High Power laser optics

High precision On-Axis Paraboloid helps provide one of the first examples of interaction of Ultra-hi

Optical Surfaces Ltd.has provided the Central Laser Facility at the Rutherford Appleton Laboratory (RAL), Didcot, England, with a high precision, fast focussing On-axis Paraboloid of 255mm diameter for use in the short pulse beam of the ultra-high power Vulcan laser.

The RAL Central Laser facility maintains its position as one of the world’s leading laser facilities through the development of state-of-the art high power lasers targeted towards understanding the fundamental interactions of laser light with matter in high electric fields.

Drawing upon 30 years of design and manufacturing experience & benefiting from a stabilised manufacturing environment, Optical Surfaces were able to supply the required large diameter optic with a very short focal length (225 mm). To produce the best quality resultant wavefront Optical Surfaces were also required to produce the mirror with a surface accuracy of better than lambda/15 and surface smoothness of better than 10 Å. As a consequence the Vulcan laser system can produce power levels up to 100 TW in pulses of less than 1 ps into a spot measuring only a few microns in diameter.

Utilising the Paraboloid as the key focussing optic in the short pulse beam of the Vulcan laser, operating at a wavelength of 1053 nm, the group has developed a focussed intensity in excess of 1019 W/ cm2 producing one of the first ever example of laser light interaction with atomic nuclei. Results from the system demonstrate the laser generation of different isotopes.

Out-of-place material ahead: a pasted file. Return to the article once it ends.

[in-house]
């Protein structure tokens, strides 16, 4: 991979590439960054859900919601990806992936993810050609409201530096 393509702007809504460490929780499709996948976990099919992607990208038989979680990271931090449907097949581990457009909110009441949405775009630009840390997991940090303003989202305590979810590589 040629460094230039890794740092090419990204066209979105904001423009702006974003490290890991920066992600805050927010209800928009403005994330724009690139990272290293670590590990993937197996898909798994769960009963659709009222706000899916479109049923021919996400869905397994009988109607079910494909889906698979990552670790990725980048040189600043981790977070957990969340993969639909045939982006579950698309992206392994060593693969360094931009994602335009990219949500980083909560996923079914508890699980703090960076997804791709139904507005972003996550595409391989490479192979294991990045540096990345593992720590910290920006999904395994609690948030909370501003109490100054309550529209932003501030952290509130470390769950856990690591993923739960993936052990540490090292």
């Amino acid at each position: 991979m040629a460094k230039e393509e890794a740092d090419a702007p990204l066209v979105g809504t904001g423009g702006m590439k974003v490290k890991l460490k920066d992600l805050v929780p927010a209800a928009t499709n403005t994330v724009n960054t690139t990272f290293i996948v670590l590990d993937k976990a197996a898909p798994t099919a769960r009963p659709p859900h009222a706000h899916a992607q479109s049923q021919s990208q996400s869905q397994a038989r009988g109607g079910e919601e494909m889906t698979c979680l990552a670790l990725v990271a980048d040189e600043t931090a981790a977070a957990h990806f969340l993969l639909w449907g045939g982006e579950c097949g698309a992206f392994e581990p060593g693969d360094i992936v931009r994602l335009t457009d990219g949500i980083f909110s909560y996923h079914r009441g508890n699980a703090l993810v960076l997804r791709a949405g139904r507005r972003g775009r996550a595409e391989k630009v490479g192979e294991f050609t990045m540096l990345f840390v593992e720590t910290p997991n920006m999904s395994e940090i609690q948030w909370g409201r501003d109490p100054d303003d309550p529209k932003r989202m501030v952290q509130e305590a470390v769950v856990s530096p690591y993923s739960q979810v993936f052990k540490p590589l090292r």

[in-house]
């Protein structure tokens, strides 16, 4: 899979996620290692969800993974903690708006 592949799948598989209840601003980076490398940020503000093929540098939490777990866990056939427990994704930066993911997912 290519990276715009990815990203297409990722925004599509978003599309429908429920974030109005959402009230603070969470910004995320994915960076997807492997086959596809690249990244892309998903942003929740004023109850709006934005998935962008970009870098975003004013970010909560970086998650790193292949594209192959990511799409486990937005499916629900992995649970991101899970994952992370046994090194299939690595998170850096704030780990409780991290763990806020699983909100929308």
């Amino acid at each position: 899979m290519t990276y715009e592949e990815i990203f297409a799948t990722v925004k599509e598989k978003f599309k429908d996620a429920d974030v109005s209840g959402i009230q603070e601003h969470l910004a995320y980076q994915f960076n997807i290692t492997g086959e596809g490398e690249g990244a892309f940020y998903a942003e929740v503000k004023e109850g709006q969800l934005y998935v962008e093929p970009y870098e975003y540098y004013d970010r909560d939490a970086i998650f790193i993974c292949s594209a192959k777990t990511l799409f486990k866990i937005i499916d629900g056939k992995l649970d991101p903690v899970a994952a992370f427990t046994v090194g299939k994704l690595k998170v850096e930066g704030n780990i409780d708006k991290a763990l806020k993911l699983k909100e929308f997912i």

The research group conducting the experiments is made up from a consortium of UK universities and their work is leading into exciting and previously uncharted area of plasma physics. In addition the new system has opened up the possibility of advances in applications including fusion energy production, x-ray laser probes and the possible next generation particle accelerators where the laser can generate up to four orders of magnitude higher intensity electric field than any existing magnetic accelerators today.

The above mirror, working at around f#1, is not quite our limit. In fact, we are not sure where the limit is! We produce off-axis paraboloids cut from parents which work as fast as f#0.5, though due to high demand, you may need to wait a while.